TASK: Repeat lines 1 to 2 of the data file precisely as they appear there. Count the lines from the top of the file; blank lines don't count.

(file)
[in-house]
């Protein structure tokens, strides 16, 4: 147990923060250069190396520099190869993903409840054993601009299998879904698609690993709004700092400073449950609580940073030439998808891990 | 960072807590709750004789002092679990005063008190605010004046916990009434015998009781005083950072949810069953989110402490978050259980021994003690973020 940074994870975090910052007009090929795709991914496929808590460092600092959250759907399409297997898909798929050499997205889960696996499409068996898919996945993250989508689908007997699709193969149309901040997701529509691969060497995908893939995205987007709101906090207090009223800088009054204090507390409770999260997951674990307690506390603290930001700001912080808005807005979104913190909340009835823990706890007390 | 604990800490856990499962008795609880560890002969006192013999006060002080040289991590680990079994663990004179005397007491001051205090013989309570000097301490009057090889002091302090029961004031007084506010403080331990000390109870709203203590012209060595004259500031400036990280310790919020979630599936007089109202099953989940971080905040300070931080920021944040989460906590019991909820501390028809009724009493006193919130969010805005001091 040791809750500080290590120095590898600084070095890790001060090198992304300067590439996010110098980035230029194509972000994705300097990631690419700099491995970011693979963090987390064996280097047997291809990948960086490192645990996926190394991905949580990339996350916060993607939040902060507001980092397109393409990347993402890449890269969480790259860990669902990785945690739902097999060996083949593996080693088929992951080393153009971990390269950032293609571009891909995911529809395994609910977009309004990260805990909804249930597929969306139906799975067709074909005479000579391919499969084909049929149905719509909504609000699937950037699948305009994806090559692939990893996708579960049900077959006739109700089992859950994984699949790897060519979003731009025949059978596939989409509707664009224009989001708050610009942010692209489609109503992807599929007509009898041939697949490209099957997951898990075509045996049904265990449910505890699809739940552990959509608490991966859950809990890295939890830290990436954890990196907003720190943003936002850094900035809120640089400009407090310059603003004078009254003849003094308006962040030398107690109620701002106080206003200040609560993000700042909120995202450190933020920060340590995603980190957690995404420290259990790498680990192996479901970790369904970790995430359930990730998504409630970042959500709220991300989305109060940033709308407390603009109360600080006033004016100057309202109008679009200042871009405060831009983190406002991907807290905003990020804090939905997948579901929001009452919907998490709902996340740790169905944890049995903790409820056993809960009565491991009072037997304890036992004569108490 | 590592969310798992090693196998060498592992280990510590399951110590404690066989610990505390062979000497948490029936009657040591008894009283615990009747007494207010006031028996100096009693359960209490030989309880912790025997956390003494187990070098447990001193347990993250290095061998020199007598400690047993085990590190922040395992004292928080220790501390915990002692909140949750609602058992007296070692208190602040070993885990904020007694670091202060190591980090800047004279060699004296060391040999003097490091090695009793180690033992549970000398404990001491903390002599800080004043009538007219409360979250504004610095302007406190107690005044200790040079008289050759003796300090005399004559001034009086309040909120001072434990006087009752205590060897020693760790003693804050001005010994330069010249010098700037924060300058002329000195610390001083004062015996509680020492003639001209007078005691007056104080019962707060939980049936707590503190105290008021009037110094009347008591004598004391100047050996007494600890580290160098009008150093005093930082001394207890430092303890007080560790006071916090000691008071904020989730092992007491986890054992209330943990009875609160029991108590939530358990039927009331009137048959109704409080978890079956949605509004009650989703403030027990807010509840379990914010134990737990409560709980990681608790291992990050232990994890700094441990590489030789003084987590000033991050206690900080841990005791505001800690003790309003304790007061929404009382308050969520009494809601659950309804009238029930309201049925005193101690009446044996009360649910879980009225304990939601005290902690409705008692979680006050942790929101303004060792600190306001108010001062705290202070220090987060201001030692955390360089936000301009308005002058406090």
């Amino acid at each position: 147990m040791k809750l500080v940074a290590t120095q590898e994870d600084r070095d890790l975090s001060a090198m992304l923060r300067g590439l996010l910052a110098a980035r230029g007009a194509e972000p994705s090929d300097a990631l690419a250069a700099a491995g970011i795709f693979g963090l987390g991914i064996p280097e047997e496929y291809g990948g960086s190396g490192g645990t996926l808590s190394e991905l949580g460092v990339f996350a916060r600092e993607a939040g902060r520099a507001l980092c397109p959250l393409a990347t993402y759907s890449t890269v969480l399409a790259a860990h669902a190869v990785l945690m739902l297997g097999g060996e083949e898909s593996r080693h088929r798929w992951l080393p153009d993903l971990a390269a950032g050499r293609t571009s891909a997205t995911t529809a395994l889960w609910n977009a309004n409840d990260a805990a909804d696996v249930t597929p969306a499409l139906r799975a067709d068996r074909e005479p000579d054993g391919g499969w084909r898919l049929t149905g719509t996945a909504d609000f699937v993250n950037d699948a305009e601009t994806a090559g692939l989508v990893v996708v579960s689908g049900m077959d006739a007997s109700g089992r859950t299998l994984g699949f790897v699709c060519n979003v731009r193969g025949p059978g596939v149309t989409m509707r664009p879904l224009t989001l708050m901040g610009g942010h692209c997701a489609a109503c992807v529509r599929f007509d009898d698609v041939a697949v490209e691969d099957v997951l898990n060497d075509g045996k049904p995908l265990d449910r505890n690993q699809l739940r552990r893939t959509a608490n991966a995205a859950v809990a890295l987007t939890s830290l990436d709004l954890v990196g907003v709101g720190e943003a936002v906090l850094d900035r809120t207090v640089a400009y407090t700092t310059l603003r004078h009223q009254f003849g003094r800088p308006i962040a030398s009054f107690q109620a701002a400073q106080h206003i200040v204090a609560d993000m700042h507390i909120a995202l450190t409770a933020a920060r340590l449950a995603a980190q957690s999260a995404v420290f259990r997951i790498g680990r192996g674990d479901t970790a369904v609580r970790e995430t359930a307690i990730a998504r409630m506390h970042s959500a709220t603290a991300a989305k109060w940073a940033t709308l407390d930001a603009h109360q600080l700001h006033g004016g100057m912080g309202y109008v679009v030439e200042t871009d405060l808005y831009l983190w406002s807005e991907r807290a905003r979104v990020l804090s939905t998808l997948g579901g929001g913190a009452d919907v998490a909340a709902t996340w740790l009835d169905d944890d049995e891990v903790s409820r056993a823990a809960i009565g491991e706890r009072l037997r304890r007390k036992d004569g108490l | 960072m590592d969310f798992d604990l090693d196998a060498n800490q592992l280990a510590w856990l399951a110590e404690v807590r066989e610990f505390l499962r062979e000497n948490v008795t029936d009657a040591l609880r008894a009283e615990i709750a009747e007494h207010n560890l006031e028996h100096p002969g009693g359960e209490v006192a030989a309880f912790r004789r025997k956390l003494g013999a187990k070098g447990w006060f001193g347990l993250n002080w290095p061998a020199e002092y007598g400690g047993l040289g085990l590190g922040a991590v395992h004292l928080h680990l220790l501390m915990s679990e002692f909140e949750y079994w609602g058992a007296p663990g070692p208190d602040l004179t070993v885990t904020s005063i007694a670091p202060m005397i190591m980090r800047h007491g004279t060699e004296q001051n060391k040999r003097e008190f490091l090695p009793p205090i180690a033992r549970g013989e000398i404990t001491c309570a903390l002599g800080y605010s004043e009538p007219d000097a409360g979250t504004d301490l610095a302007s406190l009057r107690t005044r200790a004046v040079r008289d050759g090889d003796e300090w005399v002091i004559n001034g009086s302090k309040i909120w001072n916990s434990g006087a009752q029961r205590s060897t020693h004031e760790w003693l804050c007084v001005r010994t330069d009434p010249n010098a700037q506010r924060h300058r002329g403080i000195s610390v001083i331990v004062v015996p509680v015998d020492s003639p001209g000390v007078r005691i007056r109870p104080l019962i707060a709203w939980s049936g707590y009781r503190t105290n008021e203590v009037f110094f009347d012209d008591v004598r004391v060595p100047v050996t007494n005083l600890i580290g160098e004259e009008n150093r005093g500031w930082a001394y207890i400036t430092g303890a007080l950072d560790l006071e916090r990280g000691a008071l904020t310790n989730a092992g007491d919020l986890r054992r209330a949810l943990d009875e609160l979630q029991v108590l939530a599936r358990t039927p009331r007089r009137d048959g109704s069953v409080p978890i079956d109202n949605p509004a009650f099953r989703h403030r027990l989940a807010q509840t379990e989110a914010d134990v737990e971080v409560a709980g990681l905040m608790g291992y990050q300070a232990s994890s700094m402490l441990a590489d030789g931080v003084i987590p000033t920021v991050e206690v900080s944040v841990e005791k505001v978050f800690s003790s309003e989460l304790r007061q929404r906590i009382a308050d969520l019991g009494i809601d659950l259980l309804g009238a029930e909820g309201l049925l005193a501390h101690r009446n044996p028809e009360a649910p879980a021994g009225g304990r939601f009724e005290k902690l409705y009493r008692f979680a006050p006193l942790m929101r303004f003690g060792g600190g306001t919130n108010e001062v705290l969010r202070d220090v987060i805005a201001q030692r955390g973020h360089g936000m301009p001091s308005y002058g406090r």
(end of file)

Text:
[in-house]
């Protein structure tokens, strides 16, 4: 147990923060250069190396520099190869993903409840054993601009299998879904698609690993709004700092400073449950609580940073030439998808891990 | 960072807590709750004789002092679990005063008190605010004046916990009434015998009781005083950072949810069953989110402490978050259980021994003690973020 940074994870975090910052007009090929795709991914496929808590460092600092959250759907399409297997898909798929050499997205889960696996499409068996898919996945993250989508689908007997699709193969149309901040997701529509691969060497995908893939995205987007709101906090207090009223800088009054204090507390409770999260997951674990307690506390603290930001700001912080808005807005979104913190909340009835823990706890007390 | 604990800490856990499962008795609880560890002969006192013999006060002080040289991590680990079994663990004179005397007491001051205090013989309570000097301490009057090889002091302090029961004031007084506010403080331990000390109870709203203590012209060595004259500031400036990280310790919020979630599936007089109202099953989940971080905040300070931080920021944040989460906590019991909820501390028809009724009493006193919130969010805005001091 040791809750500080290590120095590898600084070095890790001060090198992304300067590439996010110098980035230029194509972000994705300097990631690419700099491995970011693979963090987390064996280097047997291809990948960086490192645990996926190394991905949580990339996350916060993607939040902060507001980092397109393409990347993402890449890269969480790259860990669902990785945690739902097999060996083949593996080693088929992951080393153009971990390269950032293609571009891909995911529809395994609910977009309004990260805990909804249930597929969306139906799975067709074909005479000579391919499969084909049929149905719509909504609000699937950037699948305009994806090559692939990893996708579960049900077959006739109700089992859950994984699949790897060519979003731009025949059978596939989409509707664009224009989001708050610009942010692209489609109503992807599929007509009898041939697949490209099957997951898990075509045996049904265990449910505890699809739940552990959509608490991966859950809990890295939890830290990436954890990196907003720190943003936002850094900035809120640089400009407090310059603003004078009254003849003094308006962040030398107690109620701002106080206003200040609560993000700042909120995202450190933020920060340590995603980190957690995404420290259990790498680990192996479901970790369904970790995430359930990730998504409630970042959500709220991300989305109060940033709308407390603009109360600080006033004016100057309202109008679009200042871009405060831009983190406002991907807290905003990020804090939905997948579901929001009452919907998490709902996340740790169905944890049995903790409820056993809960009565491991009072037997304890036992004569108490 | 590592969310798992090693196998060498592992280990510590399951110590404690066989610990505390062979000497948490029936009657040591008894009283615990009747007494207010006031028996100096009693359960209490030989309880912790025997956390003494187990070098447990001193347990993250290095061998020199007598400690047993085990590190922040395992004292928080220790501390915990002692909140949750609602058992007296070692208190602040070993885990904020007694670091202060190591980090800047004279060699004296060391040999003097490091090695009793180690033992549970000398404990001491903390002599800080004043009538007219409360979250504004610095302007406190107690005044200790040079008289050759003796300090005399004559001034009086309040909120001072434990006087009752205590060897020693760790003693804050001005010994330069010249010098700037924060300058002329000195610390001083004062015996509680020492003639001209007078005691007056104080019962707060939980049936707590503190105290008021009037110094009347008591004598004391100047050996007494600890580290160098009008150093005093930082001394207890430092303890007080560790006071916090000691008071904020989730092992007491986890054992209330943990009875609160029991108590939530358990039927009331009137048959109704409080978890079956949605509004009650989703403030027990807010509840379990914010134990737990409560709980990681608790291992990050232990994890700094441990590489030789003084987590000033991050206690900080841990005791505001800690003790309003304790007061929404009382308050969520009494809601659950309804009238029930309201049925005193101690009446044996009360649910879980009225304990939601005290902690409705008692979680006050942790929101303004060792600190306001108010001062705290202070220090987060201001030692955390360089936000301009308005002058406090």